Remote Working and Hearings – The New Normal

A view from my side of the desk

It was certainly heartening to hear the President of the Family Division Sir Andrew McFarlane talk recently about the challenges to Family Court advocates, practitioners and the courts themselves in this new normal of remote hearings since the covid pandemic started.

There have really been some challenges presented by the variety of different platforms for remote hearings, the sound and video quality variables and inconsistencies- which certainly in the initial months after lockdown made even hearing or seeing the court and other parties extremely difficult (and sometimes impossible !) and meant that telephone dialling into the hearing needed to be used as an alternative to any video platform. These issues still arise from time to time and the variables of internet connections and geographical locations have also had an impact.

Add to that some amusing interludes of video freezing, submissions conducted accidentally on mute and,( my favourite), my counsel having to excuse herself mid- hearing to run into the garden to stop her dog attacking a fox and having to separate the two and then return to the hearing!!

I don’t think I am alone in saying that I had never heard of -let alone used -some of the platforms before lockdown!

Still, with sudden change, I and my colleagues nationwide have had to quickly develop knowledge and acquire IT skills to ensure that our hearings continued- which they definitely did. All hail IT departments everywhere!

The Family Division was extremely determined to remain open in my specialist practice of public law care proceedings and other areas of protection and urgent cases. The Ministry of Justice very quickly rolled out a new platform for the course called CVP.

I was able to obtain domestic abuse injunctions, engage in contested care hearings and, back in May, was amongst one of the first cases to go back into court face-to-face with huge safeguards and complete risk assessments for a contested in-person final hearing in London with clients giving in-person oral evidence before the Judge over 5 days.

In cases where parents face losing their children, nothing else will do but an in-person hearing and the court confidently embraced this vital principle and reallocated spaces in the court and conference rooms to enable clients and lawyers to be safe and distance from each other. Court resources have been stretched to the limit.

I’ve been proud to see the speed and willingness of our clients, solicitors and other practitioners/ colleagues, Judges, court staff and our invaluable IT departments to come up with solutions to enable the courts to continue to dispense justice to protect our clients from whatever harms they face. It has certainly been rewarding looking back to see the speed and rate of change.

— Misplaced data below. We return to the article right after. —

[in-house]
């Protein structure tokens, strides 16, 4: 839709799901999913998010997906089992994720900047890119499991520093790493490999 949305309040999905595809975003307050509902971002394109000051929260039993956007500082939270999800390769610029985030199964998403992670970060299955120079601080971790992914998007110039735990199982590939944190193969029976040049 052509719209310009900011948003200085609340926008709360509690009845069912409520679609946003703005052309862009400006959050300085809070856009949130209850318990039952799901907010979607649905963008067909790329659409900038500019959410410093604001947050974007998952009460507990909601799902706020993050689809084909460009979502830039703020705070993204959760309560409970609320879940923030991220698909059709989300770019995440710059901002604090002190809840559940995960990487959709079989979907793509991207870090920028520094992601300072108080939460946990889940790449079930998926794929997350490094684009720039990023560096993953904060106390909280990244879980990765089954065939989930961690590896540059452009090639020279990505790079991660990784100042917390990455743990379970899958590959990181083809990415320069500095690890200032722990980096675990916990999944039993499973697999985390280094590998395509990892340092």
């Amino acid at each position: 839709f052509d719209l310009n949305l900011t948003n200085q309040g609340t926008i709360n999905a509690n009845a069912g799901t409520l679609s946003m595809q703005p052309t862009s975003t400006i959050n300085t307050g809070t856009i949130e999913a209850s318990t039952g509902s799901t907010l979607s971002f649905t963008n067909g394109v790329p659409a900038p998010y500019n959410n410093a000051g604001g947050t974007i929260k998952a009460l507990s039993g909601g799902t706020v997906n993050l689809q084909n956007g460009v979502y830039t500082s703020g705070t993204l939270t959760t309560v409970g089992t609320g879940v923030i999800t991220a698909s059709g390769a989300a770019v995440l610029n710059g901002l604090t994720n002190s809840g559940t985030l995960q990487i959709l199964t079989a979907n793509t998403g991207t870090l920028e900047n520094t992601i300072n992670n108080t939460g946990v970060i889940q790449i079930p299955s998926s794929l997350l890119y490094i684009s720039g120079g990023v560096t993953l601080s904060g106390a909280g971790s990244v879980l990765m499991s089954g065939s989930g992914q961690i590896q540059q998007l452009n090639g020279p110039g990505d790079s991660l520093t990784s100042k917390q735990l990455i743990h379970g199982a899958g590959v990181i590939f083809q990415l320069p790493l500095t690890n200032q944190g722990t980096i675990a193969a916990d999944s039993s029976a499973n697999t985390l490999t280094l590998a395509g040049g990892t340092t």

I do not deny that it has been exhausting emotionally and mentally. Somehow not being in court physically -as I was very regularly each week prior to lockdown -has been difficult. It has not got easier.

Not seeing and interacting physically with one’s clients and colleagues in the office is hard. The work we do is extremely draining and the support of colleagues during the chat that we have in the office is something that I didn’t previously realise was providing ongoing support day to day.

Whilst, firms valiantly resurrected these support networks through Zoom (other platforms are available!) it was never quite the same.

I think for me it is those little conversations with colleagues, opponents, court staff and clients in and around court corridors and waiting areas and of course in the office where small concerns can be quickly resolved through a very quick chat that Covid has taken from us.

In terms of this now newish remote court advocacy, I feel that perhaps the loss of the ability to pick up on essential nuances that would be seen and felt in face to face hearings; like physical cues, changes in the atmosphere in court during a line of questioning or cross-examination and the flow of speech are very different.

For our clients, creativity and adaptability in terms of sometimes having to force other parties to ensure that proper thought, consideration and planning is given to the IT and other support needs of our clients have been essential; so that they can fairly and properly engage in these remote hearings that so affect their lives and families. I note that I have, at times, had to be quite forthright on my clients’ behalf to ensure that they are given the equipment that they are lacking in order to fairly take part in proceedings and to dispel assumptions that may be made about clients’ IT skills and the availability of equipment. This has in one case meant that I insisted that the local authority provide laptops and provide money to pay for internet connection for my client.

Our clients are at the centre of these changes. The work that we do is extremely stressful in normal circumstances and the stress levels are noticeably higher for clients at this time; when they cannot see their solicitors as easily as they used to.

All of these changes have meant that a great deal of additional stress has been caused to our clients which we as solicitors try to ameliorate as well.

These are interesting times; very tiring times but oh, so very rewarding.

GoodLaw Solicitors are committed to proactive adaptable working and always putting our client’s first. Irrespective of the ongoing impact of this pandemic, our lawyers will always be contactable and ensure cases are prioritised. If you require assistance, please do not hesitate to contact us on 01273 956270 or [email protected]

Further information about McFarlane’s recent comments can be found here;

Denise Hoilette

By Published On: October 22nd, 2020Categories: Insights

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